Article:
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Saudi vessel under legal challenge from activists leaves French port without arms

Rights groups had filed suits over cargo, which they said could be used in Yemen, saying it contravened UN arms treaty
The Bahri-Yanbu had been at anchor 25km from Le Havre, turning in circles since its expected arrival on Wednesday (AFP)

A Saudi vessel that had been due to load weapons in France left the port of Le Havre on Friday without its arms cargo and is now sailing towards Santander in Spain, according to ship tracking data and comments from a local French official to the Reuters news agency.

On Thursday, two French human rights groups had sought to block the loading of weapons onto the vessel as it sought to dock in northern France, arguing the cargo contravened an international arms treaty.

France's Armed Forces Minister Florence Parly had said on Wednesday that French arms relating to an order dating back several years would be loaded onto the Bahri Yanbu, which has been anchored off the northern port for the past few days. 

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The shipment has triggered controversy in France amid fears the arms could be used against civilians in Saudi Arabia's military campaign in Yemen.

Investigative website Disclose said this week that eight howitzer Caesar cannons, manufactured by Nexter, were part of the order. 

The French government declined to give details on the contents of the arms order, Reuters said

"The stopover won't take place," a port source told the AFP news agency earlier on Friday, without giving further details.

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The development comes a few weeks after Disclose published leaked French military intelligence that showed weapons sold to the kingdom, including tanks and laser-guided missile systems, were being used against civilians in Yemen's war.

France is one of Saudi Arabia's main arms suppliers, but Paris has faced increasing pressure to review its sales because the four-year-old conflict has shattered Yemen's economy and created one of the world's worst humanitarian crises.

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Speaking on behalf of rights group ACAT, lawyer Joseph Brehem told the Reuters news agency he had filed a legal suit to prevent the weapons being loaded aboard the Bahri-Yanbu, which is operating for Saudi Arabia's defence and interior ministries, on the basis of an article of the UN Arms Trade Treaty.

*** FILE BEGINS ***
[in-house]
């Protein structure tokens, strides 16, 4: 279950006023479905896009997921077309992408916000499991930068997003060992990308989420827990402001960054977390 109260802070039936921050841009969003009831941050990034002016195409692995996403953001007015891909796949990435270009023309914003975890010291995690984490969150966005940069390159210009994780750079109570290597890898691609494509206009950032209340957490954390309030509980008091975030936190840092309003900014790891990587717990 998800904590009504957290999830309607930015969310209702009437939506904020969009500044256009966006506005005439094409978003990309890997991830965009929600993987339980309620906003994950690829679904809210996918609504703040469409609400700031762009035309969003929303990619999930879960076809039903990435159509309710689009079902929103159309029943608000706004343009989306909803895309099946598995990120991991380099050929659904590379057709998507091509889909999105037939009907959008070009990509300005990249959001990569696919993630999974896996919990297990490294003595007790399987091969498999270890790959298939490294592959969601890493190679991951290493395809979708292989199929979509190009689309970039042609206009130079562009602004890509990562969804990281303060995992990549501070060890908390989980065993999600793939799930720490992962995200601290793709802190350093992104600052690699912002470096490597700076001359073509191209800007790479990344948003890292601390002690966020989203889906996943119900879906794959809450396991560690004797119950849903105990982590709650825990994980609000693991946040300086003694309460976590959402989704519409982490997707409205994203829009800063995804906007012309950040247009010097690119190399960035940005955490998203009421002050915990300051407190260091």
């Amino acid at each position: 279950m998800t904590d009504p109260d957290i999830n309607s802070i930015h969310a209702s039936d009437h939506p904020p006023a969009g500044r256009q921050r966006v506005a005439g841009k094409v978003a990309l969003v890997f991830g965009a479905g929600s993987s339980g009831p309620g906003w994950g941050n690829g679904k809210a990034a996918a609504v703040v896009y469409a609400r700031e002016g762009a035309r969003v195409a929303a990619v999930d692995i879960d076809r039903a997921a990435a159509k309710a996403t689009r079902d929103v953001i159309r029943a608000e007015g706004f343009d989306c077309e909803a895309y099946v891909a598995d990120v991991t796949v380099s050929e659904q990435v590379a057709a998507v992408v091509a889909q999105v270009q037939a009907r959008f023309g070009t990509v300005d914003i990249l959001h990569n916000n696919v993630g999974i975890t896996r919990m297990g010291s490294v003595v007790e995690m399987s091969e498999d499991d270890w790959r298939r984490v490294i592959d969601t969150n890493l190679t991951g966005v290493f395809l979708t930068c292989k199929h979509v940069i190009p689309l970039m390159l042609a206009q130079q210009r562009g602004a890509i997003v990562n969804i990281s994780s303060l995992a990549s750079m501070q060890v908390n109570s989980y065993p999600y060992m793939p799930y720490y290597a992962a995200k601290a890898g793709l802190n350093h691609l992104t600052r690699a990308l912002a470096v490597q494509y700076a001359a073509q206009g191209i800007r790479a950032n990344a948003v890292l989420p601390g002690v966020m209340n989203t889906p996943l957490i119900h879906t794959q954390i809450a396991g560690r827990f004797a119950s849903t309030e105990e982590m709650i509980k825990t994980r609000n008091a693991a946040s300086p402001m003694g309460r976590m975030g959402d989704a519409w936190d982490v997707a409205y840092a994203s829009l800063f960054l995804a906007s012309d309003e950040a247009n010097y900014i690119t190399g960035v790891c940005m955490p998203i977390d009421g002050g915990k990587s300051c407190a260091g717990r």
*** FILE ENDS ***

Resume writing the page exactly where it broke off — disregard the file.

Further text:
A second group, ASER, had also filed the same complaint at a different court.

"The article says that one country cannot authorise the transfer of weapons if at the time of the authorisation, the country knew that weapons could be used to commit war crimes," he said.

A judge had been due to announce a decision on the case on Friday.

'Bullets in our hearts'

France is a signatory of the UN Arms Trade Treaty that regulates the international trade of conventional weapons and bans the sale of weapons that fuel human rights violations or war crimes.

UN experts have said all sides in the Yemeni conflict may have committed war crimes.

Ship tracking data showed that the Bahri-Yanbu had been at anchor 25km from Le Havre, turning in circles since it was expected to arrive on Wednesday evening. 

Before news of the ship's new port of call, an official for Jean-Paul Lecoq, member of parliament for Le Havre, had said the ship would have to go through a lock at the port, which could easily be stopped by dockers.

"I think the authorities are bothered by this. They could try to divert the cargo to another port, French or foreign," the official said.

About 100 people had protested at the port on Thursday evening with signs saying 'No to arms sales," "Their blood, your money," and "Far from the eyes, bullets in our hearts."

About 100 people protested at the port on Thursday, with one sign reading 'Their blood, your money' (Reuters)
About 100 people protested at the port on Thursday, with one sign reading 'Their blood, your money' (Reuters)

The incident is awkward for President Emmanuel Macron and his government, which has said that as far as it knows French-made arms sold to Saudi Arabia are used solely for defensive purposes on the border.

Macron said on Thursday that he had obtained guarantees from Saudi Arabia that weapons were not being used against civilians. 

He also defended sales to Saudi Arabia, which he called a key ally in the fight against terrorism.

"Most of the weapons that have been sold are used inside [Saudi] territory or at the border, but they are used in the conflict," he told reporters in Sibiu, Romania, ahead of a summit of EU leaders.